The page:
“I Should Do That” – and she did

This blog has told the stories of several women who put their physical training to good use. These ladies, of all ages, have shared how they used their passion for fitness to benefit others. Let me introduce you to one more, Diane Lindquist.

Diane just completed the Marine Corps Marathon. This is an iconic race, held in D.C. every October. It is known as the “people’s marathon” because 30,000 runners from age 14 to the 90-year-old veteran, Jonathan Mendes, who became the race’s oldest finisher in 2011, compete simply for the purity of the race. There is no monetary prize.

“I chose to do a marathon because when I finished the half marathon I had no injuries and I felt I still had some left in me. I heard so much about the Marine Corps marathon, I wanted to experience it myself,” Diane said.

The Marine Corps Marathon is famous in the race world. As soon as registration opens, the race is usually full within hours. Suddenly, at the end of a very busy day, Diane realized she had missed her chance to register.

“Why don’t you try running for a charity?” her husband asked. At first she was concerned about raising money, but she boldly decided to stretch outside her comfort zone. Diane chose to use her marathon to support Jill’s House. By race day, she had surprised herself, raising $1252!

Diane tackled training systematically. She selected a popular plan called, “Run Less, Run Faster,” by the F.I.R.S.T. institute.  Training isn’t supposed to be easy, but Diane found ways to make the most of every moment. “Running is my therapy,” she said. “It’s cheaper than therapy! But the hardest part is when I have to run alone, with no one to help pass the time. I’ve learned to use that time to have conversations with God.”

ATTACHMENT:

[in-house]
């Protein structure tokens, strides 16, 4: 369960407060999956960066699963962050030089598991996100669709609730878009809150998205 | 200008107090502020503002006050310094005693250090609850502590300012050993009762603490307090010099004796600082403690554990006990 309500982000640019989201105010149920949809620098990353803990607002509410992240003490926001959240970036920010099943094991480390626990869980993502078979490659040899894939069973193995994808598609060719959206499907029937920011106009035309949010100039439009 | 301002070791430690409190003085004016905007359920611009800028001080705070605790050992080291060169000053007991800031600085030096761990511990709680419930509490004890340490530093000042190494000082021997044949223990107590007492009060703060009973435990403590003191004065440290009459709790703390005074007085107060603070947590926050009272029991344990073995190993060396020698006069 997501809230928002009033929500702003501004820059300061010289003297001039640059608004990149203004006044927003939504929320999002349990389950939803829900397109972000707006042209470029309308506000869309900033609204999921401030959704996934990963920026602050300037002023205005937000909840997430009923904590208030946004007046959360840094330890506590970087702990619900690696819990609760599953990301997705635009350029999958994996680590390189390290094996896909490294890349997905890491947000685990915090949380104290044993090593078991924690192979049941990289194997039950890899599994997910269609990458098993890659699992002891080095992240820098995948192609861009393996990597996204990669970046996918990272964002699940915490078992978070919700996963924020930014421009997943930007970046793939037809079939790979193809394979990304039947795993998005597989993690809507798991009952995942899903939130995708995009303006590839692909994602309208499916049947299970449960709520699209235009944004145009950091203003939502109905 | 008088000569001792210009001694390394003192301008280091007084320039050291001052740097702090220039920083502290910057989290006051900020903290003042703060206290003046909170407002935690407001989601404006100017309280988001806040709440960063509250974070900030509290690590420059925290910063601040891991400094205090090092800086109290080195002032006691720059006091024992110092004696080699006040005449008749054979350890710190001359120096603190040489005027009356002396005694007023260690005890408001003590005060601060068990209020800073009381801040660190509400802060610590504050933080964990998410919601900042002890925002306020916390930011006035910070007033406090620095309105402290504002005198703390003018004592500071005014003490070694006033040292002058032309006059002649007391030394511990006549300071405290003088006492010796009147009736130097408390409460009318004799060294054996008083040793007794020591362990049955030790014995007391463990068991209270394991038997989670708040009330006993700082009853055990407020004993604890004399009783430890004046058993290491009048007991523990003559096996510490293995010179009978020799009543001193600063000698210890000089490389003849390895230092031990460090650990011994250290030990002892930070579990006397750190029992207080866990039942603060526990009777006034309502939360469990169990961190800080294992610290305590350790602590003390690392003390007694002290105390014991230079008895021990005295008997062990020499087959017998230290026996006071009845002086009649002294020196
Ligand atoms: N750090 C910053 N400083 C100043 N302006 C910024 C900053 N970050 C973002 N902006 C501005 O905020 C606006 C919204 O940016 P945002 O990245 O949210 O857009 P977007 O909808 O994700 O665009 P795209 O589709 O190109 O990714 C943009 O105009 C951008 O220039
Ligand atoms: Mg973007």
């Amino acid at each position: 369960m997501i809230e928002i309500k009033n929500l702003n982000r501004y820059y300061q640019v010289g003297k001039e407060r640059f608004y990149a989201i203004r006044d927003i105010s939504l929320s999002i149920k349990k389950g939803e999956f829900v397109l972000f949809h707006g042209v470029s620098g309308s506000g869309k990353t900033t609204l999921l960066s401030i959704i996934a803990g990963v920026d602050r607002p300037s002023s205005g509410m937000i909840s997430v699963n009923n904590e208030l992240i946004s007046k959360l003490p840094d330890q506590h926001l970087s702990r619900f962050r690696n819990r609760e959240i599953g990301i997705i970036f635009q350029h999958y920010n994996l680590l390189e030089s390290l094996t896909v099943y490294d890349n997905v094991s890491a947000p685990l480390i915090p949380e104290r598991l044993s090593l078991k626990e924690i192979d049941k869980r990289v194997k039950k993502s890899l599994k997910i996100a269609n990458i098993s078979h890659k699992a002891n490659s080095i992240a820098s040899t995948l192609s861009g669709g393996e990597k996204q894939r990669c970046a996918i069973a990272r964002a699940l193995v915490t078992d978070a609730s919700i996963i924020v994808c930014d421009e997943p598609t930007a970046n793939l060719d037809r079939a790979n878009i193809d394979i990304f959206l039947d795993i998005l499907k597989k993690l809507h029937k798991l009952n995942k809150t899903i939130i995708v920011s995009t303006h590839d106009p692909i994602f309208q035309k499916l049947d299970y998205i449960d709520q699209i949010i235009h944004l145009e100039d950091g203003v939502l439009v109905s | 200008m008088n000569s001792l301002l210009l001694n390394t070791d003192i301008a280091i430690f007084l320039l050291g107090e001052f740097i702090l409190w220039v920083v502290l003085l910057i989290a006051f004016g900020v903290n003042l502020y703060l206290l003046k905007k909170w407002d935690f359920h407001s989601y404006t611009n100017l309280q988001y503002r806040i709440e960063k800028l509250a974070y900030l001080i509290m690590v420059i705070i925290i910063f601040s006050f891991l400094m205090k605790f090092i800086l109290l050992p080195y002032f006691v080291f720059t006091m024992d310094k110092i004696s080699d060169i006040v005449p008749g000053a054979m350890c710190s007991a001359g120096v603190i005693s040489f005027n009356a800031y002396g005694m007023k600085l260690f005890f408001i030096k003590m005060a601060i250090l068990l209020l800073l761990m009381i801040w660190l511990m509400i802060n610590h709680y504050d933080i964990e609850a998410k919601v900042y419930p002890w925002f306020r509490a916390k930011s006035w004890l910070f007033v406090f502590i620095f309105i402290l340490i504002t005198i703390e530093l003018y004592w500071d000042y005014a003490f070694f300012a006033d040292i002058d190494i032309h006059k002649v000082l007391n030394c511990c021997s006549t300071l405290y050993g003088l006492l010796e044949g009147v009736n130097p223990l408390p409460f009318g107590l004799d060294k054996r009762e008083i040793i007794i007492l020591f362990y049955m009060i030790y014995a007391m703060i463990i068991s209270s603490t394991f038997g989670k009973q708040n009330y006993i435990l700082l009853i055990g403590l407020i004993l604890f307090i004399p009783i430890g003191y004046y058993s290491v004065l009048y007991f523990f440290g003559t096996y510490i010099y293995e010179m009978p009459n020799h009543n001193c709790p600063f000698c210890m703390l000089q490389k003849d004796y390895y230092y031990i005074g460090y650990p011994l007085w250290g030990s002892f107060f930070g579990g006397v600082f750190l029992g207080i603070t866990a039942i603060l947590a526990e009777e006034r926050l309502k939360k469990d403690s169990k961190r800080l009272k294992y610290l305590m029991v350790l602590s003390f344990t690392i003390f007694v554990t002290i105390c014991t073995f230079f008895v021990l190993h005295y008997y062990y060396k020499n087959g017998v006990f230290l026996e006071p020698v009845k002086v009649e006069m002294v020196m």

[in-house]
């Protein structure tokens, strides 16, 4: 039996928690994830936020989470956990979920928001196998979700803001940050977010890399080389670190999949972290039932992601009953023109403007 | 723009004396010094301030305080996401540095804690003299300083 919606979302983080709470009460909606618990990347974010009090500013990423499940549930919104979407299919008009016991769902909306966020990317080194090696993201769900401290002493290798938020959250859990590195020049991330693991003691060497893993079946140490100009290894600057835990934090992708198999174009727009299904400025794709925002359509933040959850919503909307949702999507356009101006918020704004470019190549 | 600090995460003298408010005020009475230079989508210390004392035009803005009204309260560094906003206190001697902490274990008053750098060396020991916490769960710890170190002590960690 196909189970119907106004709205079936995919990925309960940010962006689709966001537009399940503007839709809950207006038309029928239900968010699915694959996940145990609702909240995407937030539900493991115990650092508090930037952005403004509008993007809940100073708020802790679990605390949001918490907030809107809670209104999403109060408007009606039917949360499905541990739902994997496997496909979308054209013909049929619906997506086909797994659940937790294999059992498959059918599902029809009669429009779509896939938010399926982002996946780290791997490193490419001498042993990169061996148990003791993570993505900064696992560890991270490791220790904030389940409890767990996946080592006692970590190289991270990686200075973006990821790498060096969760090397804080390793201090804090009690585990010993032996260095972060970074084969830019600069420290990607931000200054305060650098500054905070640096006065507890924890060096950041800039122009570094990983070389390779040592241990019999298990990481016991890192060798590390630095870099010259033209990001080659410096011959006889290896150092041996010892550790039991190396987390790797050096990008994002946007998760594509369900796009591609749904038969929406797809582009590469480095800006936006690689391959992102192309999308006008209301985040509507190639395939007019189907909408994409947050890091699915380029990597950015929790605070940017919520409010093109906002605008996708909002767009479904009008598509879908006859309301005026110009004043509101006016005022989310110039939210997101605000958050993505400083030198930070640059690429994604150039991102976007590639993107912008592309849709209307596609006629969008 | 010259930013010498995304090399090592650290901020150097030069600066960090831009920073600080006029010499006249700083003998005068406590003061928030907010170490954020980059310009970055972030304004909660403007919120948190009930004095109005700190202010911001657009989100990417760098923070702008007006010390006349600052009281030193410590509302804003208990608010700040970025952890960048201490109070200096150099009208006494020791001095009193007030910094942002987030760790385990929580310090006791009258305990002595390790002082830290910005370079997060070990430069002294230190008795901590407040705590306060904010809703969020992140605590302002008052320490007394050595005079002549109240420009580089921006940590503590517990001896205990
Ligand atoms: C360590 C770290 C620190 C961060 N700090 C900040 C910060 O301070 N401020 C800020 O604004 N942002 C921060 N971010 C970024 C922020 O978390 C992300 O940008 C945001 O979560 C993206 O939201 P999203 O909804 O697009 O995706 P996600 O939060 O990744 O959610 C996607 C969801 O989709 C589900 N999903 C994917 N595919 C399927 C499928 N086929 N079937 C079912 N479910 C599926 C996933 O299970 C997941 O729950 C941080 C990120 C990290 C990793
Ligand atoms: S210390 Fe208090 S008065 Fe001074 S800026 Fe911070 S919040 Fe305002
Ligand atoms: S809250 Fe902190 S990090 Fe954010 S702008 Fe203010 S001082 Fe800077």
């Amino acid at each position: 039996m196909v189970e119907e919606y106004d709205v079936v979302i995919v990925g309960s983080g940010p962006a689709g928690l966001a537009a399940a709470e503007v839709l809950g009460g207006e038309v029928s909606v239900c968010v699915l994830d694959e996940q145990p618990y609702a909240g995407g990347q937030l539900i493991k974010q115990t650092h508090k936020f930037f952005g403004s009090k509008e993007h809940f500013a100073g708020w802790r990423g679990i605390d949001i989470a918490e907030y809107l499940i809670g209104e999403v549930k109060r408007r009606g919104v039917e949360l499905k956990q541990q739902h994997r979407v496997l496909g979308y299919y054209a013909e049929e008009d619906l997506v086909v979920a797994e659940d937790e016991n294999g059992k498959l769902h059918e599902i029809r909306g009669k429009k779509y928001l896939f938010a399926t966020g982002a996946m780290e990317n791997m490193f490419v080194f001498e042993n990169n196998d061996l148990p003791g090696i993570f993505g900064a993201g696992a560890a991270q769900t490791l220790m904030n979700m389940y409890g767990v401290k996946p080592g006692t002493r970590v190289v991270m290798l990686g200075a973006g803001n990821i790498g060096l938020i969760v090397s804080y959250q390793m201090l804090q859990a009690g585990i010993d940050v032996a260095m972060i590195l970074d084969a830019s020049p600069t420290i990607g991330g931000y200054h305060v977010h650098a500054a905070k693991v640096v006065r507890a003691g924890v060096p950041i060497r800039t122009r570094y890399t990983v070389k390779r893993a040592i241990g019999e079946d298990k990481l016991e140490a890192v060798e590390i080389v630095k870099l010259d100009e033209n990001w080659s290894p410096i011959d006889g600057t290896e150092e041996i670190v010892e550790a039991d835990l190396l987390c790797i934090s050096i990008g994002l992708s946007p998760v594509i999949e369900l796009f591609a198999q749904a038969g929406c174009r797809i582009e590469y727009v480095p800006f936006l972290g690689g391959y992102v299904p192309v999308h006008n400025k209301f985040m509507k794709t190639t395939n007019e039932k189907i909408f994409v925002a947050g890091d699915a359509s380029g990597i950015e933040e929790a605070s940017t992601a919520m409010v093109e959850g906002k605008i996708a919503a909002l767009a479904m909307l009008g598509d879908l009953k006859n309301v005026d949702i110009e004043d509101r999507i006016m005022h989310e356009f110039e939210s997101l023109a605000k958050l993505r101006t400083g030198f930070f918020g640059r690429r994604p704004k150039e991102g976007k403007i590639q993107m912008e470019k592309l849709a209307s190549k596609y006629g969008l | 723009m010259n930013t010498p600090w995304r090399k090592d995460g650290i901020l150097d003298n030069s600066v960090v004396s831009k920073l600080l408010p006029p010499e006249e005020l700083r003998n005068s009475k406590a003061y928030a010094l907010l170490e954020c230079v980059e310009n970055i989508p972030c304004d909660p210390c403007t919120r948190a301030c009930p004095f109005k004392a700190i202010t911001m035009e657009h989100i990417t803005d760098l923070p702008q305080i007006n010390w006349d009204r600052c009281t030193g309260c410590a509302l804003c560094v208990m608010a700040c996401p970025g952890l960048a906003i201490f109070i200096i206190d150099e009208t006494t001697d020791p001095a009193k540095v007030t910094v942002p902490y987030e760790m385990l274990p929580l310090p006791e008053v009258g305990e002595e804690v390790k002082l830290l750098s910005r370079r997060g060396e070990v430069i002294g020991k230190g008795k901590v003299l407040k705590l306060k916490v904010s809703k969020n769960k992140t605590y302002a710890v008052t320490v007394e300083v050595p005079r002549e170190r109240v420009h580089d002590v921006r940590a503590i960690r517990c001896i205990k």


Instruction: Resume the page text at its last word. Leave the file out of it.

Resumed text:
In fact, Diane credits God with getting her into running. She was inspired by her sister and friends who had begun running 10 mile races and half-marathons. “Then, God just opened my mouth and I said, ‘I should do that!’”

Diane says that running is teaching her to rely more on God. “I want to learn to be more positive and not become my worst enemy when the running becomes a challenge or there is pain.”

Post Marine Corps, Diane is staring undaunted into her next challenge. “I want to qualify for the Boston Marathon,” she says.

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Worth the Effort

Just before her 40th birthday, if you had asked Tiffany to go for a jog, she would have laughed at you. She looked great, wasn’t significantly overweight, was active with her children and busy with “life”. But she will tell you that she wasn’t really happy with herself.

Enter, Kristen Hench – friend of a friend and a personal trainer. Kristen, founder of Moms Who TRI, started Tiffany with regular strength and cardio workouts in her basement. But competition is in Kristen’s blood and she knows what a victory can do for a person’s sense of success, accomplishment and future motivation. So before too long, she began encouraging Tiffany to tackle a half marathon.

“I flat out said NO….a few weeks went by and I talked myself into it. Kristin volunteered to be my running partner and that is how it all started,” Tiffany said.

As you might expect, Tiffany admits that simply making herself train was the hardest part. “It was really hard to keep pushing myself to run farther than the last time.” But Kristen met her every Saturday for the long run and they did it together.

“Running on Saturday mornings with Kristin has become my therapy. She has motivated me and guided me this last year to achieve two things I never in my wildest dreams thought I could achieve. I set a goal and with the help and support of my family and friends I was able to achieve the goal that I set.”

The half marathon was simply a rung in the ladder. Last Saturday, Tiffany and Kristen conquered the  Baltimore Marathon.

Tiffany said this marathon was so much fun, in part, because it was her first. However, once she’s past the soreness, she’s pretty sure she’ll have to try and run another one – faster this time.

Post race, Tiffany said the best advice she can give anyone is simply not to be afraid to try. Besides improved health and a great sense of accomplishment, you might finish with new and deeper friendships.

“Running a marathon gave a much needed boost to my self-esteem….I needed to prove to myself and my family that you can reach any goal you set your mind to and accomplish it. This training has given me back myself. I had to prove to myself that I still had it in me to do something great.
I was able to run across that finish line with my trainer and friend with a smile on my face and ask her, ‘Whats next?’.”